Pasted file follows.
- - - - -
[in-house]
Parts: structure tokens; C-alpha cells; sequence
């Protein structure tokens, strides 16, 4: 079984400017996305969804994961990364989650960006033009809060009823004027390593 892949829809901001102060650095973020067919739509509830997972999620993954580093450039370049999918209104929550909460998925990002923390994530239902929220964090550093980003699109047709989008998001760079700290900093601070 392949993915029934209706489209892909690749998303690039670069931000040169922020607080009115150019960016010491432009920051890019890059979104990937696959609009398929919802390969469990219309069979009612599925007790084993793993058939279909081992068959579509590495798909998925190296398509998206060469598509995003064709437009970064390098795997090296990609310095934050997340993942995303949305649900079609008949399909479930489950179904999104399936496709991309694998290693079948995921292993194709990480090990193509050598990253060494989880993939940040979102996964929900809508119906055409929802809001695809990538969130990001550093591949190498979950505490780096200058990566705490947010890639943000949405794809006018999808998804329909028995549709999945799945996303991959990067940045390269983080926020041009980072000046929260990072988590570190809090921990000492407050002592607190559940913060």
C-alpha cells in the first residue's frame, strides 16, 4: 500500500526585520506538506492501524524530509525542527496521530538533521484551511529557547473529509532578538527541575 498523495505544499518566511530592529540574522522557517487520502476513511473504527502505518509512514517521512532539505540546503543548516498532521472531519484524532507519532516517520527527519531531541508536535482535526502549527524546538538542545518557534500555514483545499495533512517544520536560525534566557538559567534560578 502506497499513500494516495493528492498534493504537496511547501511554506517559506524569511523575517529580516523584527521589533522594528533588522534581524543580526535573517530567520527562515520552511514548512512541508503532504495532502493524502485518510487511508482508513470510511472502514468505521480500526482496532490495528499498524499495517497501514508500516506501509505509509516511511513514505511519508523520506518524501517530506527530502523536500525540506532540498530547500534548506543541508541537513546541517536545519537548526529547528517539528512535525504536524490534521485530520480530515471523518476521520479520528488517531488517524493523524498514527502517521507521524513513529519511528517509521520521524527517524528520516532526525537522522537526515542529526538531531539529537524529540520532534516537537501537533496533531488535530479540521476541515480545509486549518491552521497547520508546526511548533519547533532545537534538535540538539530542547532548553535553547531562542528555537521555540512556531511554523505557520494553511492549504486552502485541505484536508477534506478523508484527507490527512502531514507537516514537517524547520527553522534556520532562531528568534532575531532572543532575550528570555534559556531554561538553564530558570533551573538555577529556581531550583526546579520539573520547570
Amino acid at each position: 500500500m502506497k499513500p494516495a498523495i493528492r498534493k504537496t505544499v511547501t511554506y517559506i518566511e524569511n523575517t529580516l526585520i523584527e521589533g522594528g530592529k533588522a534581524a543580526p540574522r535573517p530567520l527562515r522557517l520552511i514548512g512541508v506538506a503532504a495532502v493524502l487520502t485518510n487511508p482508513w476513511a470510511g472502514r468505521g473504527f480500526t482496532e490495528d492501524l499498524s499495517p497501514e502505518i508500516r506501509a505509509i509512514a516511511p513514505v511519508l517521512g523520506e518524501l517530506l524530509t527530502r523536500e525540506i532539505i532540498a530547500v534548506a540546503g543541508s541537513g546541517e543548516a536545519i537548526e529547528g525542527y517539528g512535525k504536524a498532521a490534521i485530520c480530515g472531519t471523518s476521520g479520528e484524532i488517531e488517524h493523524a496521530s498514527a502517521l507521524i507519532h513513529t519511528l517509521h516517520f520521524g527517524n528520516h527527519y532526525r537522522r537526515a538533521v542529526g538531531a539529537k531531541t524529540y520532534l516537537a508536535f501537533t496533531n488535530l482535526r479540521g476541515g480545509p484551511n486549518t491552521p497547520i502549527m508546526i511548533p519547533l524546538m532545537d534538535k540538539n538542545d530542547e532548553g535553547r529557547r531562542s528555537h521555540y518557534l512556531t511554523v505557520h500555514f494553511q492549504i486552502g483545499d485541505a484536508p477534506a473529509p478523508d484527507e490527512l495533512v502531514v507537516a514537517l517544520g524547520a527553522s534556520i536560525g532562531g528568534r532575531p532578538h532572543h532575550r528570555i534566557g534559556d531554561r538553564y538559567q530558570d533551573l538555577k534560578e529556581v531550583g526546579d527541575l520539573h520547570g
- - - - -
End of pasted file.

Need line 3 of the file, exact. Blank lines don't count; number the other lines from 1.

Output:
């Protein structure tokens, strides 16, 4: 079984400017996305969804994961990364989650960006033009809060009823004027390593 892949829809901001102060650095973020067919739509509830997972999620993954580093450039370049999918209104929550909460998925990002923390994530239902929220964090550093980003699109047709989008998001760079700290900093601070 392949993915029934209706489209892909690749998303690039670069931000040169922020607080009115150019960016010491432009920051890019890059979104990937696959609009398929919802390969469990219309069979009612599925007790084993793993058939279909081992068959579509590495798909998925190296398509998206060469598509995003064709437009970064390098795997090296990609310095934050997340993942995303949305649900079609008949399909479930489950179904999104399936496709991309694998290693079948995921292993194709990480090990193509050598990253060494989880993939940040979102996964929900809508119906055409929802809001695809990538969130990001550093591949190498979950505490780096200058990566705490947010890639943000949405794809006018999808998804329909028995549709999945799945996303991959990067940045390269983080926020041009980072000046929260990072988590570190809090921990000492407050002592607190559940913060």